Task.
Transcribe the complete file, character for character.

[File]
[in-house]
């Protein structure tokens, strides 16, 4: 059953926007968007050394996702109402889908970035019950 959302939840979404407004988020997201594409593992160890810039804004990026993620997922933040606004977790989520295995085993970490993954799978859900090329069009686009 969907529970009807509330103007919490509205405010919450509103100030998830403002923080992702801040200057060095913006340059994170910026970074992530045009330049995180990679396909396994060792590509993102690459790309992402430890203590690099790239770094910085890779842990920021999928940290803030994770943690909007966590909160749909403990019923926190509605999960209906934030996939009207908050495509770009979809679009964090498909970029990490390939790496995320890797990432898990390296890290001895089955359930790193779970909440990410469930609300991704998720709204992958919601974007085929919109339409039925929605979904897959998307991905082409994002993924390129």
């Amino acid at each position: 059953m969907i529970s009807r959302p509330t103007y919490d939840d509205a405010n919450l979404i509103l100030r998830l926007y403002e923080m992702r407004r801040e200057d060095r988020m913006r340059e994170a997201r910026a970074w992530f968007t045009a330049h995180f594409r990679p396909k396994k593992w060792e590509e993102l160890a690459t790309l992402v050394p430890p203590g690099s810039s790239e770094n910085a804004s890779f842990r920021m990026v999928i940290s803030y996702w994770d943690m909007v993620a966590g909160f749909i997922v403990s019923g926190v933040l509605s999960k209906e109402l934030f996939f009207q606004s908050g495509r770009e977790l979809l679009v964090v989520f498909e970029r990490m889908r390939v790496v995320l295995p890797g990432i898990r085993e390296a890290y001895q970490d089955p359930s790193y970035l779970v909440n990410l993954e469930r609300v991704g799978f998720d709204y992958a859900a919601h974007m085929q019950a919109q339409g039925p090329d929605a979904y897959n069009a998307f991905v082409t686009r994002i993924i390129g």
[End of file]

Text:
[in-house]
């Protein structure tokens, strides 16, 4: 059953926007968007050394996702109402889908970035019950 959302939840979404407004988020997201594409593992160890810039804004990026993620997922933040606004977790989520295995085993970490993954799978859900090329069009686009 969907529970009807509330103007919490509205405010919450509103100030998830403002923080992702801040200057060095913006340059994170910026970074992530045009330049995180990679396909396994060792590509993102690459790309992402430890203590690099790239770094910085890779842990920021999928940290803030994770943690909007966590909160749909403990019923926190509605999960209906934030996939009207908050495509770009979809679009964090498909970029990490390939790496995320890797990432898990390296890290001895089955359930790193779970909440990410469930609300991704998720709204992958919601974007085929919109339409039925929605979904897959998307991905082409994002993924390129």
């Amino acid at each position: 059953m969907i529970s009807r959302p509330t103007y919490d939840d509205a405010n919450l979404i509103l100030r998830l926007y403002e923080m992702r407004r801040e200057d060095r988020m913006r340059e994170a997201r910026a970074w992530f968007t045009a330049h995180f594409r990679p396909k396994k593992w060792e590509e993102l160890a690459t790309l992402v050394p430890p203590g690099s810039s790239e770094n910085a804004s890779f842990r920021m990026v999928i940290s803030y996702w994770d943690m909007v993620a966590g909160f749909i997922v403990s019923g926190v933040l509605s999960k209906e109402l934030f996939f009207q606004s908050g495509r770009e977790l979809l679009v964090v989520f498909e970029r990490m889908r390939v790496v995320l295995p890797g990432i898990r085993e390296a890290y001895q970490d089955p359930s790193y970035l779970v909440n990410l993954e469930r609300v991704g799978f998720d709204y992958a859900a919601h974007m085929q019950a919109q339409g039925p090329d929605a979904y897959n069009a998307f991905v082409t686009r994002i993924i390129g």